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Sustainable City Week 2015 roundup

Encouraging staff and students to learn more about sustainability


An annual celebration of sustainability has been held at City University London with activities ranging from a buffet of edible bugs to a cycle-powered cinema. Running between Monday 19th October and Friday 23rd October, the seventh annual ‘green week’ encouraged staff and students to learn more about sustainability.

The week was set in motion with a cycle hire road show in Northampton Square that explained how to use ‘Boris Bikes’, London’s self-service bike sharing scheme. For those with their own set of wheels, a free bike doctor was on hand throughout the week to provide maintenance services and complimentary bike lights.

For the opening day of Sustainable City week, the campus eateries dropped meat from the menu and went vegetarian as part of the global Meat Free Monday campaign. Launched by Paul, Stella and Mary McCartney in 2009, the campaign aims to promote the health and environmental benefits of a less meatier diet.

The Cycle Cinema event, held on Tuesday in CityBar, saw students cycling specially adapted bikes to power the screening of cult comedy-horror film Shaun of the Dead. The Cycle Cinema used a generator to convert the energy created from students cycling into electricity, which was then used to power the cinema screen and speakers. The cinema highlighted the use of alternative sources of energy. The students themselves were powered by nachos and popcorn, along with strawberry cornettos handed out during the film in tribute to Nick Frost’s character’s partiality to the ice cream. 

Later in the week, a Crispy Critters stall in the main building served up a selection of insects for students and staff to taste. The Future of Food event offered free samples of crickets, ants and worms and explained how they could be the answer to the food demands of the world’s ever-growing population.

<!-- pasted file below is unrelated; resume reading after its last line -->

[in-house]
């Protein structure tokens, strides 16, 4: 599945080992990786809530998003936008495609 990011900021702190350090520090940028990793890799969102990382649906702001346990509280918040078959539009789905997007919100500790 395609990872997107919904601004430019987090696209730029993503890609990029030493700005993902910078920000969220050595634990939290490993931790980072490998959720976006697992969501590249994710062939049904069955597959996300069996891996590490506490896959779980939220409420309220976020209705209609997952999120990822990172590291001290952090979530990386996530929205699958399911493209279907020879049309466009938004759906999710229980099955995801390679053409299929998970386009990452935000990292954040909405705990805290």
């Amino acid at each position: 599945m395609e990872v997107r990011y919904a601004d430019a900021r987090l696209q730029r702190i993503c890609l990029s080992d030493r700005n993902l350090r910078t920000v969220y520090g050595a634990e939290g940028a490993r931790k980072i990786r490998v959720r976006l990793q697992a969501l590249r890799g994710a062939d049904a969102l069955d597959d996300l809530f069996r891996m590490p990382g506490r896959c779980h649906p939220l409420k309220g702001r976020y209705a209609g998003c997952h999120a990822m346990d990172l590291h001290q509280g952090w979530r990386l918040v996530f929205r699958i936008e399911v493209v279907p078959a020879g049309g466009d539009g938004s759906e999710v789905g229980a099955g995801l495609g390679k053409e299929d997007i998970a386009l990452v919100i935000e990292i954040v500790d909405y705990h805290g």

During the week, students were shown how to use their knowledge about sustainability gained at City when choosing a career. An event, titled Careers in Energy & Sustainability, provided the chance for students to hear from a range of panellists and take part in a Q&A session. The aim was to help them understand the range of sustainable career options available and the breadth of roles in the energy and sustainability sectors. The Starting Your Green Business event explored what it takes to start a sustainable business, with entrepreneurs from a selection of ‘green’ startups. This included alumnus Luca Amaduzzi, Founder of Cycl, a company that sells bicycle indicators. 

Sustainability transcends all areas of our lives, going beyond the usual green action like recycling and switching off lights.
Afua Yeboa-Henaku, Sustainability Co-ordinator 

Feedback was gathered on how City can make changes to improve its impact on the environment. “We collected the thoughts and feedback from more than 180 students throughout the week on potentially stopping the sale of retail bottled water on campus,” said Afua. “By stopping the sale of plastic bottles, we can encourage people to move to reusable bottles instead, reducing the amount of waste produced on site.” 

The week was rounded off with a Great City Bake Off, a baking competition with a twist; each entry had to contain at least one organic, locally sourced, free range or fair trade ingredient. Amateur bakers from across the University put their skills to the test to produce sustainable treats, with entries ranging from orange, rose and cardamom cake, to a prosecco and pear tarte tatin. The winner, with his pumpkin spiced cupcakes, was Opportunities Co-ordinator at the Students’ Union, Miles Battye. Miles used seasonal British pumpkins, sustainably farmed fair trade cocoa and free range eggs to bake his cakes. He says taking part in the competition will make him look closer at the food products he buys. He said: 

For a long time I have been buying free range eggs and chicken and steered away from unethical foods. Thanks to the work of City’s Sustainability team and the Green Dragon’s projects, I have recently got a lot better at looking for the fair trade logos on products, as well as buying responsibly farmed foods such as fish, chocolate and coffee. I also make a note of buying fruit and vegetables when they’re in season to prevent food waste. They might be little things but I believe they are important.
Miles Battye, Winner of the Great City Bake Off 

Afua Yeboa-Henaku is the Sustainability Co-ordinator at City and helped to organised the week’s events. It was hoped that the key message people would take away is that sustainability can be fun says Afua. “Sustainability transcends all areas of our lives, going beyond the usual green action like recycling and switching off lights. The Great City Bake Off and the Meat Free Monday project for example, show how easy it is to make small changes to our diets without compromising on the taste and quality of the food.”

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